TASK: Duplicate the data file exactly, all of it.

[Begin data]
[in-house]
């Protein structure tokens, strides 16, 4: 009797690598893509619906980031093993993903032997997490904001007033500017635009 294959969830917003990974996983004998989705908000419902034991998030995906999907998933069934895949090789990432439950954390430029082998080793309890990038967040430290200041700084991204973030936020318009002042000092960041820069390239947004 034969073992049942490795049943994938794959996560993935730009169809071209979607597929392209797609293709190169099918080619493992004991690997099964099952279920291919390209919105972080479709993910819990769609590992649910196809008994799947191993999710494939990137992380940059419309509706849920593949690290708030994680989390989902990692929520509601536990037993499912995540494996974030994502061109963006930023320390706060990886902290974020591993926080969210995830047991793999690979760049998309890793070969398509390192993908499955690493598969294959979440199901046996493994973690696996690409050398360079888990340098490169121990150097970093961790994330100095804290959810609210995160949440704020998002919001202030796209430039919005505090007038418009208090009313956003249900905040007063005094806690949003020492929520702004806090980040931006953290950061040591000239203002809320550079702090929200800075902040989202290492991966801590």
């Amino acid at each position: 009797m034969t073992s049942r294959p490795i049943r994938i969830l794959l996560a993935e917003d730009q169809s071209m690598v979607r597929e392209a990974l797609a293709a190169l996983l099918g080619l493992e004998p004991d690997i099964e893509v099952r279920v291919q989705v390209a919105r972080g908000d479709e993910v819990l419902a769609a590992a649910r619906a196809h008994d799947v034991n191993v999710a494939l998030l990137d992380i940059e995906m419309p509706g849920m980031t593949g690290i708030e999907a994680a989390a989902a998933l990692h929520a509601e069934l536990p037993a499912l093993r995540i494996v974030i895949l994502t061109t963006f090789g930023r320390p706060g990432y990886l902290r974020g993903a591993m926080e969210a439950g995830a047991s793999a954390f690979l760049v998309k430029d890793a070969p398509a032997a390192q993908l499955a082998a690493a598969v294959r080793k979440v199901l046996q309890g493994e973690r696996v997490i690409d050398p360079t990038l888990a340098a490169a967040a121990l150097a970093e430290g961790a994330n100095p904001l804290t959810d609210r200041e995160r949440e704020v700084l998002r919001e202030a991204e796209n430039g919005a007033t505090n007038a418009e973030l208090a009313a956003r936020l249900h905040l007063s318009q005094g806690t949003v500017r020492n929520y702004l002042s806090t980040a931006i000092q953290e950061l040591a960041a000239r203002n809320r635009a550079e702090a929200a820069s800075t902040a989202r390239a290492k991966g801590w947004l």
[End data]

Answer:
[in-house]
């Protein structure tokens, strides 16, 4: 009797690598893509619906980031093993993903032997997490904001007033500017635009 294959969830917003990974996983004998989705908000419902034991998030995906999907998933069934895949090789990432439950954390430029082998080793309890990038967040430290200041700084991204973030936020318009002042000092960041820069390239947004 034969073992049942490795049943994938794959996560993935730009169809071209979607597929392209797609293709190169099918080619493992004991690997099964099952279920291919390209919105972080479709993910819990769609590992649910196809008994799947191993999710494939990137992380940059419309509706849920593949690290708030994680989390989902990692929520509601536990037993499912995540494996974030994502061109963006930023320390706060990886902290974020591993926080969210995830047991793999690979760049998309890793070969398509390192993908499955690493598969294959979440199901046996493994973690696996690409050398360079888990340098490169121990150097970093961790994330100095804290959810609210995160949440704020998002919001202030796209430039919005505090007038418009208090009313956003249900905040007063005094806690949003020492929520702004806090980040931006953290950061040591000239203002809320550079702090929200800075902040989202290492991966801590």
């Amino acid at each position: 009797m034969t073992s049942r294959p490795i049943r994938i969830l794959l996560a993935e917003d730009q169809s071209m690598v979607r597929e392209a990974l797609a293709a190169l996983l099918g080619l493992e004998p004991d690997i099964e893509v099952r279920v291919q989705v390209a919105r972080g908000d479709e993910v819990l419902a769609a590992a649910r619906a196809h008994d799947v034991n191993v999710a494939l998030l990137d992380i940059e995906m419309p509706g849920m980031t593949g690290i708030e999907a994680a989390a989902a998933l990692h929520a509601e069934l536990p037993a499912l093993r995540i494996v974030i895949l994502t061109t963006f090789g930023r320390p706060g990432y990886l902290r974020g993903a591993m926080e969210a439950g995830a047991s793999a954390f690979l760049v998309k430029d890793a070969p398509a032997a390192q993908l499955a082998a690493a598969v294959r080793k979440v199901l046996q309890g493994e973690r696996v997490i690409d050398p360079t990038l888990a340098a490169a967040a121990l150097a970093e430290g961790a994330n100095p904001l804290t959810d609210r200041e995160r949440e704020v700084l998002r919001e202030a991204e796209n430039g919005a007033t505090n007038a418009e973030l208090a009313a956003r936020l249900h905040l007063s318009q005094g806690t949003v500017r020492n929520y702004l002042s806090t980040a931006i000092q953290e950061l040591a960041a000239r203002n809320r635009a550079e702090a929200a820069s800075t902040a989202r390239a290492k991966g801590w947004l």